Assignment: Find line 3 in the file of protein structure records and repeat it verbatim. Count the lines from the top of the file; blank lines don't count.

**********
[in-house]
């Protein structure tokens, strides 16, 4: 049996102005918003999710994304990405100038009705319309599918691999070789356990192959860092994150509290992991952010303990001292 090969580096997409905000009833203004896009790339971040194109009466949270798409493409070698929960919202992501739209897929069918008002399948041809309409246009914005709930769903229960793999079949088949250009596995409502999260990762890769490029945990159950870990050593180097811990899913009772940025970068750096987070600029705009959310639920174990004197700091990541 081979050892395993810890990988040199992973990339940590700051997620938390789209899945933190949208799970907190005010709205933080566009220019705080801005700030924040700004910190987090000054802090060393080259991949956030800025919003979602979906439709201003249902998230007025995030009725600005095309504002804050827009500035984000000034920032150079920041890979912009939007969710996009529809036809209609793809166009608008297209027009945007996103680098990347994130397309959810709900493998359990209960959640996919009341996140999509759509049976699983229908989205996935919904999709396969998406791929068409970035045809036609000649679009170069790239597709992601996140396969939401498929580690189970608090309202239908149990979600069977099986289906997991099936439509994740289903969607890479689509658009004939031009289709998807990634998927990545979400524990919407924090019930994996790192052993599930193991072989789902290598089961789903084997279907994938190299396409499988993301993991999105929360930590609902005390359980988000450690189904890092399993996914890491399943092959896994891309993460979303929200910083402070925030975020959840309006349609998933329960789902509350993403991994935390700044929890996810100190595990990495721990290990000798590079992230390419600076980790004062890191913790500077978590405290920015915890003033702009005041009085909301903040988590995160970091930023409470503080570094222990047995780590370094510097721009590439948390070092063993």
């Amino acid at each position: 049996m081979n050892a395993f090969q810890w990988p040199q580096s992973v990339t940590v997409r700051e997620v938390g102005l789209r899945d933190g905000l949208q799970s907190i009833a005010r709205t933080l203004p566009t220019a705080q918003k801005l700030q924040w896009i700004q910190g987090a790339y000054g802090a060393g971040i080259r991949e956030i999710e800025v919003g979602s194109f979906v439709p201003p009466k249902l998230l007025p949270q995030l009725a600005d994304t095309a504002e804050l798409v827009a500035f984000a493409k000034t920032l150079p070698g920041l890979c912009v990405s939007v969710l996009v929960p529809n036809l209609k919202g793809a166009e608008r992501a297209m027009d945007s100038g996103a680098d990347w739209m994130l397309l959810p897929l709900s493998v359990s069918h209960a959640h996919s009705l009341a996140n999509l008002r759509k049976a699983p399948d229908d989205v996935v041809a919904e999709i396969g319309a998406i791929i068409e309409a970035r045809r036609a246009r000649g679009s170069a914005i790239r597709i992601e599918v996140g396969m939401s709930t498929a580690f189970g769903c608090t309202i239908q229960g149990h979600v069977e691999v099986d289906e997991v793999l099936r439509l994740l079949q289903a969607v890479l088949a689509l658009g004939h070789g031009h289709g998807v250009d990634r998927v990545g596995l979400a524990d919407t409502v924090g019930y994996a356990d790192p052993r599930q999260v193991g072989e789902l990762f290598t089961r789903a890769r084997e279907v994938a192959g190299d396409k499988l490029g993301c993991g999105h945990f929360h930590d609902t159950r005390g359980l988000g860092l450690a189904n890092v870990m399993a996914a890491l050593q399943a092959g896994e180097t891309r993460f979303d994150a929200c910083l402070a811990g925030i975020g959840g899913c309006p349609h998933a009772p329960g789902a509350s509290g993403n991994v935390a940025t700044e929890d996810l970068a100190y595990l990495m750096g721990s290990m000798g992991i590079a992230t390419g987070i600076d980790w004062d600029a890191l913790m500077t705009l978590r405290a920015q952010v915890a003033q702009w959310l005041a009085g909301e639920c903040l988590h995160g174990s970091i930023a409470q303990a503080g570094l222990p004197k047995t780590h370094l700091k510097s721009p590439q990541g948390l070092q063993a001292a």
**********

């Amino acid at each position: 049996m081979n050892a395993f090969q810890w990988p040199q580096s992973v990339t940590v997409r700051e997620v938390g102005l789209r899945d933190g905000l949208q799970s907190i009833a005010r709205t933080l203004p566009t220019a705080q918003k801005l700030q924040w896009i700004q910190g987090a790339y000054g802090a060393g971040i080259r991949e956030i999710e800025v919003g979602s194109f979906v439709p201003p009466k249902l998230l007025p949270q995030l009725a600005d994304t095309a504002e804050l798409v827009a500035f984000a493409k000034t920032l150079p070698g920041l890979c912009v990405s939007v969710l996009v929960p529809n036809l209609k919202g793809a166009e608008r992501a297209m027009d945007s100038g996103a680098d990347w739209m994130l397309l959810p897929l709900s493998v359990s069918h209960a959640h996919s009705l009341a996140n999509l008002r759509k049976a699983p399948d229908d989205v996935v041809a919904e999709i396969g319309a998406i791929i068409e309409a970035r045809r036609a246009r000649g679009s170069a914005i790239r597709i992601e599918v996140g396969m939401s709930t498929a580690f189970g769903c608090t309202i239908q229960g149990h979600v069977e691999v099986d289906e997991v793999l099936r439509l994740l079949q289903a969607v890479l088949a689509l658009g004939h070789g031009h289709g998807v250009d990634r998927v990545g596995l979400a524990d919407t409502v924090g019930y994996a356990d790192p052993r599930q999260v193991g072989e789902l990762f290598t089961r789903a890769r084997e279907v994938a192959g190299d396409k499988l490029g993301c993991g999105h945990f929360h930590d609902t159950r005390g359980l988000g860092l450690a189904n890092v870990m399993a996914a890491l050593q399943a092959g896994e180097t891309r993460f979303d994150a929200c910083l402070a811990g925030i975020g959840g899913c309006p349609h998933a009772p329960g789902a509350s509290g993403n991994v935390a940025t700044e929890d996810l970068a100190y595990l990495m750096g721990s290990m000798g992991i590079a992230t390419g987070i600076d980790w004062d600029a890191l913790m500077t705009l978590r405290a920015q952010v915890a003033q702009w959310l005041a009085g909301e639920c903040l988590h995160g174990s970091i930023a409470q303990a503080g570094l222990p004197k047995t780590h370094l700091k510097s721009p590439q990541g948390l070092q063993a001292a």